As Alexandre de Juniac (Chief of IATA) stated in a widely-publicized conference call yesterday: “It is clear the health control conditions of passengers will be a key element to restart our industry,” ... “What we are advocating for is having similar measures all over the world, to avoid a patchwork of complex measures in different parts of the world.” When such international coordination will be achieved is unclear, but certainly not by August.
The problem is that there are no foolproof airport checks that can be carried out.

According to the WHO (page 4 of this document), based on small samples, as many as 25% of those infected exhibit no signs whatsoever, but are infectious.

As such, schemes where only those showing fever or illness are prevented from travelling will not completely prevent the disease from continuing to spread. And there are unlikely to be on-the-spot tests that can be performed on travellers in time to re-open the skies in the grand re-opening that I think some people naively seem to expect.

It's not even clear how long those who have been infected and recovered will retain immunity to the virus. It may be a lifetime; it may only be a matter of months - there is not enough data yet to come to any conclusion on this. So even, as some have suggested, those who have recovered are issued with "immunity passports", it is still to be seen how long they may retain that immunity.

In fact, second and third waves are likely and could end up in further shutdowns and travel bans.

I don't actually think that there will be much natural demand for travel anyway, but simply allowing the asymptomatic infected to travel freely will quickly reveal the unsustainable nature of that kind of re-opening.
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Old Apr 15, 2020, 11:04 am
  #20  
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Originally Posted by irishguy28
And there are unlikely to be on-the-spot tests that can be performed on travellers in time to re-open the skies in the grand re-opening that I think some people naively seem to expect.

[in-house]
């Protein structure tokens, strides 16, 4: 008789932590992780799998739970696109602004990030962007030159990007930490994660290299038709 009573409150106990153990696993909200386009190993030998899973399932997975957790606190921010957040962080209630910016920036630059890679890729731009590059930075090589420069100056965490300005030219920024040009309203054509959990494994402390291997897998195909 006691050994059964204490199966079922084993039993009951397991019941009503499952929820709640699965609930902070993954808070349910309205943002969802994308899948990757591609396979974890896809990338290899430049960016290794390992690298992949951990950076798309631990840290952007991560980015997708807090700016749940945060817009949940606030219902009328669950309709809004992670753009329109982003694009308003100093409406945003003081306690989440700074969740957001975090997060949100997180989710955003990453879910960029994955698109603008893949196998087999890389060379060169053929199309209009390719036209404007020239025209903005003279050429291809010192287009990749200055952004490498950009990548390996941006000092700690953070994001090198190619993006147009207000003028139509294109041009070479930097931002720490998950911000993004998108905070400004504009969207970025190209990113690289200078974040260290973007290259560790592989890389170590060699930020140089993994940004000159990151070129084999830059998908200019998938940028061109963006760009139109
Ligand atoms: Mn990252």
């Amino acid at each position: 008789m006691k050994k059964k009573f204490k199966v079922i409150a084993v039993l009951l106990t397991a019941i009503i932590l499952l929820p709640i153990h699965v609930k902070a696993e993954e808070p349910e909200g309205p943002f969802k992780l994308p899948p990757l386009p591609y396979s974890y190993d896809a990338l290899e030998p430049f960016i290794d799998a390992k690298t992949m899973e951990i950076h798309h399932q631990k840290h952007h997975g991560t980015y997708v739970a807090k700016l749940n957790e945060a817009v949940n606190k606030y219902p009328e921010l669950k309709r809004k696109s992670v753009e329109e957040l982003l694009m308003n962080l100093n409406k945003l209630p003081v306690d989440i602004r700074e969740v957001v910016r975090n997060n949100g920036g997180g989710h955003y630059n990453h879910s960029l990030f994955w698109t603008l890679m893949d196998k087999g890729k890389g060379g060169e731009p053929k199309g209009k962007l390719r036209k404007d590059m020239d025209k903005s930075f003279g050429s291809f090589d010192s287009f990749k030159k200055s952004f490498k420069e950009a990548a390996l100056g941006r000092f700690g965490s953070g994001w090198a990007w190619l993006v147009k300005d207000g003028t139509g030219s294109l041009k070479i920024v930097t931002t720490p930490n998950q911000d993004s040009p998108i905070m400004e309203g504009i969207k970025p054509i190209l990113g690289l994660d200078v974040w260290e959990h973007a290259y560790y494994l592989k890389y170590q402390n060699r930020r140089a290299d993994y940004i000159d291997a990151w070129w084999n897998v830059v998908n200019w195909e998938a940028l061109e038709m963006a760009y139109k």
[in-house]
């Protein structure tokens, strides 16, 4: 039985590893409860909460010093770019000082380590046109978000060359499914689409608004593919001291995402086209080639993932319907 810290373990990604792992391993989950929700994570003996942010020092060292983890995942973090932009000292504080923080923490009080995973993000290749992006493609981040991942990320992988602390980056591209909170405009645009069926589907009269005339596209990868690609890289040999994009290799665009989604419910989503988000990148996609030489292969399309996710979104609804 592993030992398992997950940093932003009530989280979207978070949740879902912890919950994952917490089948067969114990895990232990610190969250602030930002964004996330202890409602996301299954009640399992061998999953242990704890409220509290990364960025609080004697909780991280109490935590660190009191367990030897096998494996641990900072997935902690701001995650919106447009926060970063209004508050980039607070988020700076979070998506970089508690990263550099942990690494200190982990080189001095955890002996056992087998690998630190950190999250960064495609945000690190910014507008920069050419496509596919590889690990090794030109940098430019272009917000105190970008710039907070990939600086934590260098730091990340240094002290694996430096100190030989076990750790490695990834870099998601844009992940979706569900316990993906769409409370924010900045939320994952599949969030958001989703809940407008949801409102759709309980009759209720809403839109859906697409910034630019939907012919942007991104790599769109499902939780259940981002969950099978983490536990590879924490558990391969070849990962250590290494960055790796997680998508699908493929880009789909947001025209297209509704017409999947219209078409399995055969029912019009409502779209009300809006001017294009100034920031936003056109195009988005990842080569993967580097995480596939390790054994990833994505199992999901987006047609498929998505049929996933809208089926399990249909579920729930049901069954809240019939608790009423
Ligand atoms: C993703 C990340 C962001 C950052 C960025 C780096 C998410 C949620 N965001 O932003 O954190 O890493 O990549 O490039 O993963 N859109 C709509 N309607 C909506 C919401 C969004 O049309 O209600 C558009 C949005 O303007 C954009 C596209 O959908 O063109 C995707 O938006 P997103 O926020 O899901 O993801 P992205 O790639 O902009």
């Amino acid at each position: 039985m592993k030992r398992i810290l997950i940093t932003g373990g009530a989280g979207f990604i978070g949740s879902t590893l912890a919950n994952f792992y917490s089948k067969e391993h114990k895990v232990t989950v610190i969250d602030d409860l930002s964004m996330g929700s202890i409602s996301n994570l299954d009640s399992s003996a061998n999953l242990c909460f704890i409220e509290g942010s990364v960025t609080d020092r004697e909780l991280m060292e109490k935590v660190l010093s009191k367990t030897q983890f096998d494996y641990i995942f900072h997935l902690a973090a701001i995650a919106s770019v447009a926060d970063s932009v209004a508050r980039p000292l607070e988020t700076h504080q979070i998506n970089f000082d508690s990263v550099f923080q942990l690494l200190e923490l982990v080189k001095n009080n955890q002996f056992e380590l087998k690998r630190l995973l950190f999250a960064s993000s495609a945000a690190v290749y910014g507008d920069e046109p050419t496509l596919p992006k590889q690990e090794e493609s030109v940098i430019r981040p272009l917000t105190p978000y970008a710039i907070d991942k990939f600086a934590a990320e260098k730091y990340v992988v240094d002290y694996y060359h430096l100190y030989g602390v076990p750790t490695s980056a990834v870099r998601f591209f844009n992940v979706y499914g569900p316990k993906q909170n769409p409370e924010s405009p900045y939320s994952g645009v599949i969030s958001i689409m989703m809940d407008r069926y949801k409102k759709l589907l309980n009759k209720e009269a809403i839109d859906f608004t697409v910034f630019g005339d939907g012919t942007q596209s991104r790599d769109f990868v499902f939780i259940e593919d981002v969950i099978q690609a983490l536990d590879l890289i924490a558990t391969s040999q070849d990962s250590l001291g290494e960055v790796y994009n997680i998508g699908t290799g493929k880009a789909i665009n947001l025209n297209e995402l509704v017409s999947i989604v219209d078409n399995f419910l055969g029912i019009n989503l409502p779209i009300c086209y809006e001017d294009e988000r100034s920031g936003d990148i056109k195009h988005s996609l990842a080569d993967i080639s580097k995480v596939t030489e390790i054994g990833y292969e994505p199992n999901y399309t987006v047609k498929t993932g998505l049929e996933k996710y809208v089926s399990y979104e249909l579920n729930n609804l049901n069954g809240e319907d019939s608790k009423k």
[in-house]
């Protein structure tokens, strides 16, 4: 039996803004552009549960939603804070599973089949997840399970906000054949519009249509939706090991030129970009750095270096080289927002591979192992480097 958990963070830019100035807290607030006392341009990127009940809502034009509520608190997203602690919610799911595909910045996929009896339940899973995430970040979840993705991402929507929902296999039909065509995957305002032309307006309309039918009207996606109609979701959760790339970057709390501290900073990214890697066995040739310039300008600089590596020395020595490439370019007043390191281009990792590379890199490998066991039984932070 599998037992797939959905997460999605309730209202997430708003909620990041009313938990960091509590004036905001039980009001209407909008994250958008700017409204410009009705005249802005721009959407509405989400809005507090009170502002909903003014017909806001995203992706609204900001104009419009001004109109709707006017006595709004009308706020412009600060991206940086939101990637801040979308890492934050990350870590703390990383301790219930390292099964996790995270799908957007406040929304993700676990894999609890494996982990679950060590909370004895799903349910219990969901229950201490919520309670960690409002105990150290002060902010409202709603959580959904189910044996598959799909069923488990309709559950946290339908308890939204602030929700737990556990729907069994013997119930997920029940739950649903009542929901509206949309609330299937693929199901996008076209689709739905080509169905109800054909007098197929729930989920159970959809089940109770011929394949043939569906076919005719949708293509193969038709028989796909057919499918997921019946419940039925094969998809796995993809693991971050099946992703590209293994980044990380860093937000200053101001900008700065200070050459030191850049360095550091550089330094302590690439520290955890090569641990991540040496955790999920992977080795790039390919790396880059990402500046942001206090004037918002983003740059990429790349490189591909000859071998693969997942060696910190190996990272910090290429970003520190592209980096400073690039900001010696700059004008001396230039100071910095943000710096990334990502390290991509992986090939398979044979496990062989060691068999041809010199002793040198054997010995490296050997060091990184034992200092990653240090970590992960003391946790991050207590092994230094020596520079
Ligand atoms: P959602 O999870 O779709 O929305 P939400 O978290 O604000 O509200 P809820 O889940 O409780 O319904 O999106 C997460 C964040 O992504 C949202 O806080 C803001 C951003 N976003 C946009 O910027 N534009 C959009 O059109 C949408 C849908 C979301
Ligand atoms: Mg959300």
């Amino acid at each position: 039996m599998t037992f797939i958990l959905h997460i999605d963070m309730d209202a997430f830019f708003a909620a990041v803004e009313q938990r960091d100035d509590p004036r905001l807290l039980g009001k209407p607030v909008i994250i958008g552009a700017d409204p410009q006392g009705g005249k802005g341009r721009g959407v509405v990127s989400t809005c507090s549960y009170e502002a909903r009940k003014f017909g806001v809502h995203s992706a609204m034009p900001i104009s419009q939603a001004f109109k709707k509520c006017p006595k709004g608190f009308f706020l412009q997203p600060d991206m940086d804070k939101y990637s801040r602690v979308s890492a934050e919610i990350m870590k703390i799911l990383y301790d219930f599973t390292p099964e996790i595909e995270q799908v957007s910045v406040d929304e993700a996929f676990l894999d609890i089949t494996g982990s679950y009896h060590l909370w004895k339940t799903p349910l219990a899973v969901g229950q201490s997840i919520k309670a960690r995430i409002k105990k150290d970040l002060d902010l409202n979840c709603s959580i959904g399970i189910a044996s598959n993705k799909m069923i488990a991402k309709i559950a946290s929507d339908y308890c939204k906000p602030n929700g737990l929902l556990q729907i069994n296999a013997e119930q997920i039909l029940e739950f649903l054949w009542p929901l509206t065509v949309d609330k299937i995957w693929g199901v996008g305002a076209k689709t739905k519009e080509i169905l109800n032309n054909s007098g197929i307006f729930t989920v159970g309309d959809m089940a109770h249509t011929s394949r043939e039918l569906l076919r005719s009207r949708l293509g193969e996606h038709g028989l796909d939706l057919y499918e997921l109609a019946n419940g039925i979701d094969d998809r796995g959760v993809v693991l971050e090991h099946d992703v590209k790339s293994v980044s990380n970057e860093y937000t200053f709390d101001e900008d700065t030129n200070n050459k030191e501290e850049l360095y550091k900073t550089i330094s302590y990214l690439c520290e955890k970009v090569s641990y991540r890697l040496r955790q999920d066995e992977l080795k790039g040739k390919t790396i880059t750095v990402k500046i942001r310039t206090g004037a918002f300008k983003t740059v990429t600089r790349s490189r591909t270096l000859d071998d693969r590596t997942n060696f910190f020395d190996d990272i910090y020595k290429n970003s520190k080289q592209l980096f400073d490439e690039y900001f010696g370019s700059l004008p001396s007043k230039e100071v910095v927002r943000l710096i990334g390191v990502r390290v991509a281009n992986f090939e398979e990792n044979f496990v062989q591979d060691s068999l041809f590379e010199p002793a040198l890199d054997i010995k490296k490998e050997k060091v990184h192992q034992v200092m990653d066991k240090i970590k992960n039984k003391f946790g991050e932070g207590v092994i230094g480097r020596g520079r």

The French Health minister announced that such a rapid test will be available in large quantities in June. I think we can wait until sometime in May to judge whether he could be correct or not.

And again, an economic collapse is a WORSE public health, and public safety crisis than COVID. People are naive to think otherwise.
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Old Apr 15, 2020, 11:11 am
  #21  
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Originally Posted by stimpy
And again, an economic collapse is a WORSE public health, and public safety crisis than COVID. People are naive to think otherwise.
I don't doubt that an economic collapse is bad for public health - but I also think that rushing to pretend that business can go ahead as normal is a mistake.

It will take a long time for public and business confidence to return, so the idea that "let's remove all the restrictions and everything will be back to normal in the fastest possible period" will lead its proponents to a disappointing outcome.

And a botched or rushed re-opening may have the effect of further denting confidence - when countries start to experience a second wave of infections. Though such second and subsequent waves are inevitable.

You may open things back up - but your customers may take their time returning, anyway.

Customer behaviour is likely to have been altered for the foreseeable future, based on the events to date alone. The rise in videoconferencing is likely to permanently decrease the "need" for business travel, for one. And consumers won't be so footloose and fancy free when it comes to taking city breaks and other discretionary leisure travel, particularly while several destinations are still experiencing restrictions and/or lockdowns. The entire world won't all emerge simultaneously into a "normal" state, so demand for foreign leisure travel is likely to be severely impacted for quite some time.